How Much Avocado Should You Be Eating In A Day?

Contributing Food Editor By Liz Moody
Contributing Food Editor
Liz Moody is a food editor, recipe developer and green smoothie enthusiast. She received her creative writing and psychology degree from The University of California, Berkeley. Moody is the author of two cookbooks: Healthier Together and Glow Pops and the host of the Healthier Together podcast.
Expert review by Megan Fahey, M.S., R.D., C.D.N.

Megan Fahey, MS, RD, CDN is a Registered Dietitian, Functional Medicine Nutritionist and Registered Yoga Teacher. She holds her Masters of Science in Nutrition and Dietetics from Bastyr University, where she was trained to artfully blend eastern and western healing modalities.

Photo by Stocksy

If you're as obsessed with avocado as we are, you're probably spreading it on toast, using it to make mousse, and chucking it into your smoothie to make it extra thick and filling. We're told that avocados are super good for us, with a balanced of monounsaturated, saturated, and polyunsaturated fats that help you absorb fat-soluble vitamins (like vitamin K, A, D, and E) from your food and leave you feeling full and satiated. They contain B vitamins (super important for methylation) and vitamin E, which helps with collagen production and retaining moisture in your skin. They help keep your brain healthy and your immune system strong.

But can you consume too much avocado?

According to Dr. Will Cole, a functional medicine practitioner, "For most people a half to two avocados a day is a great idea for a nutrient-dense clean diet. One of the core understandings, though, in functional medicine is that we are all different, so even with healthy stuff like avocados it may not work for everyone in larger amounts. People with digestive problems like SIBO and FODMAP intolerance will probably have stomach problems when they eat too much avocado. For these people I suggest limiting your avocado intake to about one-eighth of an avocado per day, which is still the perfect amount to put in your salads or blend in your smoothies!"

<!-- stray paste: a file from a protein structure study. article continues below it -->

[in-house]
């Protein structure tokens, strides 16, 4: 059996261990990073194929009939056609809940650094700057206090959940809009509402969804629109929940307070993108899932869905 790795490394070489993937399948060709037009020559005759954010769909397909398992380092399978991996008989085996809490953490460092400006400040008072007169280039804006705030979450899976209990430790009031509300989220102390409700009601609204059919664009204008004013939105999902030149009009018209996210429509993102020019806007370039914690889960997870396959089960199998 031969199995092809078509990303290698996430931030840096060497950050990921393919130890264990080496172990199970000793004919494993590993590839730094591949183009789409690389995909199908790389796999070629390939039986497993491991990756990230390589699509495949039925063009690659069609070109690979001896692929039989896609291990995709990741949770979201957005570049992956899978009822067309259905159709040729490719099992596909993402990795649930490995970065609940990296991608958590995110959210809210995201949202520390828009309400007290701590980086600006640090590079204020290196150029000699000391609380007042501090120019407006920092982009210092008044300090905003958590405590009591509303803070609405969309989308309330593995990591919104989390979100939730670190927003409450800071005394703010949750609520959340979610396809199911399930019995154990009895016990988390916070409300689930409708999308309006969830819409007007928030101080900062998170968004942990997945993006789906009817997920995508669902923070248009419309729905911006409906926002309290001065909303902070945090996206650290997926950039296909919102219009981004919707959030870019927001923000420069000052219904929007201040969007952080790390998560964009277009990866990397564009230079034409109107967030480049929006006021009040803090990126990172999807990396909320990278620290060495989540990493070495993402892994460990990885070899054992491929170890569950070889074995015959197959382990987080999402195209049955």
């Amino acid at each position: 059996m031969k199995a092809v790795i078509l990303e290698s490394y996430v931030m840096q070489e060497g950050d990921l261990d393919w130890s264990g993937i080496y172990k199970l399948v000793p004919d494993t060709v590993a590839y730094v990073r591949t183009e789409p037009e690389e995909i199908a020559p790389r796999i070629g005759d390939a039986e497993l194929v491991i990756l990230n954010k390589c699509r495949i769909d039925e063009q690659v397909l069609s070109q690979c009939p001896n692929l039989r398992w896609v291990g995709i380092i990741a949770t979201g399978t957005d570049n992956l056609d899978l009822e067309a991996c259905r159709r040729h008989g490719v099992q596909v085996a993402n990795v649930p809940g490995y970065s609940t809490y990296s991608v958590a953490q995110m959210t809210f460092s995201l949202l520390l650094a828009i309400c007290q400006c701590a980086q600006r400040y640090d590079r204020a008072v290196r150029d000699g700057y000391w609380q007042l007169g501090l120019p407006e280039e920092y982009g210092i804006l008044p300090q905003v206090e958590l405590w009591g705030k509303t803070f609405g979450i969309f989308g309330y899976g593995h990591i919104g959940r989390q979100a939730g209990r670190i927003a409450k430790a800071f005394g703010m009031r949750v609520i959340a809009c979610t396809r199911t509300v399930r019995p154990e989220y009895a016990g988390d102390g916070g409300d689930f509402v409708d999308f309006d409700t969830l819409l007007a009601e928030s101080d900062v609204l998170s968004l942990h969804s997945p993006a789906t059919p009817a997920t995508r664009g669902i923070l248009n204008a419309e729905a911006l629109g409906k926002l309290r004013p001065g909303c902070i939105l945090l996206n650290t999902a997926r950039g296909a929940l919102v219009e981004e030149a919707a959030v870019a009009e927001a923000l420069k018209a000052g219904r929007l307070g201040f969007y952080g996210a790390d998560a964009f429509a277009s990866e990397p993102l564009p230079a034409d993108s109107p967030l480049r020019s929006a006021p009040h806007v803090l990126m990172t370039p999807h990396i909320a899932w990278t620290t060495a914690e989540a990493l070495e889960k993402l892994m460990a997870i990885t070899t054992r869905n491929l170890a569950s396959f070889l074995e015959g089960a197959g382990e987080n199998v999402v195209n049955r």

Basque Avocado Salad

Photo by Penny de los Santos

Miranda Hammer, R.D., considers an ideal serving for most healthy people one-half an avocado per day, although she also suggests consuming more limited quantities if you're on a low FODMAP diet or suffer from IBS. "The key," she says, "is to listen to your body and really pay attention to whether or not you're having a negative reaction."

Kimberly Snyder, C.N., takes a measured stance, noting that "eating some fat is essential for beauty and health, but you don't need to overdo it. If you look at some of the people around the world with the best health and longest lives, including various cultures in Asia, you'll see that many of them favor plant foods with lower fat and protein consumption. Exactly how much avocado (and fat in general) you should consume in a day depends on your body type, general constitution, activity levels, and so on, so there is not a one-size-fits-all recommendation. As a guideline, 15 to 30 percent of your diet should come from whole food sources of fat, including avocado and other healthy fats, like nutrient-dense seeds and nuts. Assuming you are eating some seeds and nuts and utilizing some coconut oil for cooking, a half to a whole avocado a day is a good general amount."

Chocolate Avocado Mousse

Photo by Brent Hofacker

So, as you can see there are even differences in recommendations from nutrition experts. The general takeaway is to continue using avocados, while being mindful of the daily amount that works best for your body (remembering to count those avocadoes hidden in smoothies or puddings!).  Remember that, while they're amazing for you, avocados are just one small part of a healthy diet. Or as Drew Ramsey, M.D., says, "For most people, eating more than one a day leads me to wonder about the overall diversity of their diet."

Ready to learn more about how to unlock the power of food to heal your body, prevent disease & achieve optimal health? Register now for our FREE web class with nutrition expert Kelly LeVeque.

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